All day the Israelis had been firing into southern Lebanon.
On a humanitarian convoy led by Commandant Eamon Smyth, a UN officer from Dublin, I was travelling down the coast road a little after breakfast when three Israeli jets swept out of the sky and dropped three bombs 250 metres to our right, spraying the UN vehicles with debris.
When the third jet dived, the crack of the explosion was followed by the sight of an entire house - walls, roof, chimneys - climbing 30ft into the sky. We sheltered behind the walls of a Fijian UN position, then gingerly continued our journey, carrying blankets, water and food to the refugees in Irish UN compounds as the shells hissed over the road above us.
It was on our way back that we heard the guns that would give new meaning to the offensive which the Israelis inexplicably called - and surely with deep regret today - "Operation Grapes of Wrath". One burst of fire sounded likeKatyusha missiles being fired from the area of Qana but my memory insists that the sound came during - not before - the big guns fired into Qana. We could hear the Israeli rounds landing, great thumps, audible inside our thin-skin UN vehicle.
It was exactly 2.10pm when the radio crackled in the front of the truck. "Our headquarters are being shelled," a voice said, a Fijian voice with just a hint of anxiety. There was a confirmation from the UN's operations headquarters in Naqqoura - and then the Fijian voice returned."The rounds [shells] are falling here now," it said.
We had heard Katyushas several times during the day, fired from across the hills. But there was no reference to them on the radio traffic; indeed, the operator at Qana may never have heard them. It was now 2.12pm.
UN operations came back over the air. "We are contacting the IDF [Israeli Defence Force]," the voice said, apparently an Irish officer. But the Fijian returned, desperate now. "Do you understand?" he shouted. "They are firing on us now. The headquarters is hit." We could hear that same thumping sound from across the valley as the rounds exploded on Qana. Back came the Fijian, so desperate that UN operations could not understand him.
It was now around 2.20pm. The sun was high in the sky. Visibility was good. The distant sound of shells could still be heard. There had been six incoming rounds, then more. The guns I had heard were firing a shell every five seconds. A Lebanese UN liaison man came on the line from the burning Qana UN headquarters. "People are dying here. We need help."
Naqqoura came back on the air. "Help is on its way, help is on its way, help is on its way." We could hear the UN's medevac emergency teams being ordered to Qana along with 70 UN personnel carriers and every available ambulance. "Air medevac is under way," a voice said, presumably at UN operations. "We have casualties, we have casualties, at least six dead." Commandant Smyth looked at me and said nothing. We both knew that there were 600 refugees in the Fijian battalion headquarters and that they must be dying in their dozens. They were.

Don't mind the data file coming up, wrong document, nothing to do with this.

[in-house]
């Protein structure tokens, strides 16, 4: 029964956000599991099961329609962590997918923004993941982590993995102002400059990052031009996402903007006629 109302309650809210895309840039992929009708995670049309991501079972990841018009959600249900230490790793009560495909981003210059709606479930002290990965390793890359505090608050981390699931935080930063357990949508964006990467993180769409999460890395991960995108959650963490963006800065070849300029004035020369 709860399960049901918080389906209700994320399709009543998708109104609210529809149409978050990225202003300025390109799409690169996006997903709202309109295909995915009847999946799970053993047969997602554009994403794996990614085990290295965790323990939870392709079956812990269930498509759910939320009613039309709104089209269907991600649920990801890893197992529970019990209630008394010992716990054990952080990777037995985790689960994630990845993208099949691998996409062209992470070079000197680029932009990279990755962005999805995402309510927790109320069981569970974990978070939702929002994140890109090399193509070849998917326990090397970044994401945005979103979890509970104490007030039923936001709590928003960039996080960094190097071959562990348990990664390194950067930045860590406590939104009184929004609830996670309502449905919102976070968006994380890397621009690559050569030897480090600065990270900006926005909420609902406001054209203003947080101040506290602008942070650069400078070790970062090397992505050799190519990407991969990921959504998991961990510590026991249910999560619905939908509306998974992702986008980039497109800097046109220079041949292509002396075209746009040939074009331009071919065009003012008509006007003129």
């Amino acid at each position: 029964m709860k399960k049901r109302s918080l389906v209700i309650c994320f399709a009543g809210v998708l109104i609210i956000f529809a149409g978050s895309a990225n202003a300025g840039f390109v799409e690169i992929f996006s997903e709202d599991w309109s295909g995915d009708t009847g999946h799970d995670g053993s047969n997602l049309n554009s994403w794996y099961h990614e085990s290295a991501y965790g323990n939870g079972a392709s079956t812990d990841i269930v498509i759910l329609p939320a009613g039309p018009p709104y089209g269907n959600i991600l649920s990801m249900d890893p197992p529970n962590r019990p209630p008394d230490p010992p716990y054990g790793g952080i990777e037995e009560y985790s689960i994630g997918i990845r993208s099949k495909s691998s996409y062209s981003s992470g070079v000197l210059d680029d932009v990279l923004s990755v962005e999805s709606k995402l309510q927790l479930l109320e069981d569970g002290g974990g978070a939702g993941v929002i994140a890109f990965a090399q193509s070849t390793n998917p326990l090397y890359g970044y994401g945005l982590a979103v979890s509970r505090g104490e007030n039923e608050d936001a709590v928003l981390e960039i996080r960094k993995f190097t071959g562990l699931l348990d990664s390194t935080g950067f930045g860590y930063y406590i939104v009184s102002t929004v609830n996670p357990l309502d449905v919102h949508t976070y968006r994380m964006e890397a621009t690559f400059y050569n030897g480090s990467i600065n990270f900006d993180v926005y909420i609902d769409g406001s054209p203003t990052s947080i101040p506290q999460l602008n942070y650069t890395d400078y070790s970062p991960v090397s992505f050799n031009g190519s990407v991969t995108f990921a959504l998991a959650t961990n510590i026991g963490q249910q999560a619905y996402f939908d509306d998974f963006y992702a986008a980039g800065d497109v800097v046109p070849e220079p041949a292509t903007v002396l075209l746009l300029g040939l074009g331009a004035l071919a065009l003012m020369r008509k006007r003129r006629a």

By the time I had passed Tyre to turn east towards Qana, the UN operations room announced the Israelis had ordered a halt to all shelling across the UN zone to allow aid to reach Qana. It was untrue. Exactly two minutes later, the Irish UN troops at Tibnin radioed that their battalion area was under Israeli fire.
Driving at speed over the broken roads to Qana, the shelling lost its power to frighten. We could hear the bangs and thumps outside the vehicle, far away now, but the moment we approached Qana, we could see the dense clouds of white smoke rising from the embers of the Fijian headquarters. When we arrived, I found a set of bloody footprints at the gate and then a stream of blood running from a gutted building.
So what, we were left asking, was the justification for such a bloodbath? The Katyusha rockets - six of them - had most assuredly been fired from close to the UN compound at Qana, two minutes before the murderous burst of incoming shells. But the Israelis not only knew UN buildings were there and that they housed refugees; they could communicate via UN operations with the Fijians.
All morning I had heard UN posts across southern Lebanon receiving Israeli warnings of imminent air attacks in their area. Only a day earlier, however, UN Irish troops had to retreat from the village of Bradchit after the Israelis had been informed that they were taking humanitarian supplies into the village.
Yesterday, Fijian soldiers told me they received no Israeli warnings of incoming shellfire. All they knew was when the first rounds came crashing down upon the 600 men, women and children in their buildings.Reuse content